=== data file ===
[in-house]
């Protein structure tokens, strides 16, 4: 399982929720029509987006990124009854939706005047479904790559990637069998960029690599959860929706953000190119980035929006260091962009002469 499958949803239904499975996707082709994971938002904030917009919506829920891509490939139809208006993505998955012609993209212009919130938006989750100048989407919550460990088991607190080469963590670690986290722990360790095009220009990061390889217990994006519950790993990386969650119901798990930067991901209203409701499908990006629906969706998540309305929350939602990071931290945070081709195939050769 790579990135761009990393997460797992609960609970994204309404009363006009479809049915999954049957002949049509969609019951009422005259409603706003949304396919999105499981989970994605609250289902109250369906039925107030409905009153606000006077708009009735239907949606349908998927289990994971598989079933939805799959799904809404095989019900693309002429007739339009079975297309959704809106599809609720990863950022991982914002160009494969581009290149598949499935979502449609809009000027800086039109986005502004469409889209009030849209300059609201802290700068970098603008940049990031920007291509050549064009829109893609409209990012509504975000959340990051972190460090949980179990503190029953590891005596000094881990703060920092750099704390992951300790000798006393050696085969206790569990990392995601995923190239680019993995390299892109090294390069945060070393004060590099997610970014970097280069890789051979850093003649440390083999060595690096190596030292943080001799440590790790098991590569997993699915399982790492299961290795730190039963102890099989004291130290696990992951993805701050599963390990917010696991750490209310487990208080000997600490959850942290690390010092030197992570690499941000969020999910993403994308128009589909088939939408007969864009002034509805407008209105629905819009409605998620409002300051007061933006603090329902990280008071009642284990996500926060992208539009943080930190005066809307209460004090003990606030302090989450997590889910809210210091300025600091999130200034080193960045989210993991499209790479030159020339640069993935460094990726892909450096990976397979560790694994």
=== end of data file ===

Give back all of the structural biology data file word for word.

[in-house]
């Protein structure tokens, strides 16, 4: 399982929720029509987006990124009854939706005047479904790559990637069998960029690599959860929706953000190119980035929006260091962009002469 499958949803239904499975996707082709994971938002904030917009919506829920891509490939139809208006993505998955012609993209212009919130938006989750100048989407919550460990088991607190080469963590670690986290722990360790095009220009990061390889217990994006519950790993990386969650119901798990930067991901209203409701499908990006629906969706998540309305929350939602990071931290945070081709195939050769 790579990135761009990393997460797992609960609970994204309404009363006009479809049915999954049957002949049509969609019951009422005259409603706003949304396919999105499981989970994605609250289902109250369906039925107030409905009153606000006077708009009735239907949606349908998927289990994971598989079933939805799959799904809404095989019900693309002429007739339009079975297309959704809106599809609720990863950022991982914002160009494969581009290149598949499935979502449609809009000027800086039109986005502004469409889209009030849209300059609201802290700068970098603008940049990031920007291509050549064009829109893609409209990012509504975000959340990051972190460090949980179990503190029953590891005596000094881990703060920092750099704390992951300790000798006393050696085969206790569990990392995601995923190239680019993995390299892109090294390069945060070393004060590099997610970014970097280069890789051979850093003649440390083999060595690096190596030292943080001799440590790790098991590569997993699915399982790492299961290795730190039963102890099989004291130290696990992951993805701050599963390990917010696991750490209310487990208080000997600490959850942290690390010092030197992570690499941000969020999910993403994308128009589909088939939408007969864009002034509805407008209105629905819009409605998620409002300051007061933006603090329902990280008071009642284990996500926060992208539009943080930190005066809307209460004090003990606030302090989450997590889910809210210091300025600091999130200034080193960045989210993991499209790479030159020339640069993935460094990726892909450096990976397979560790694994």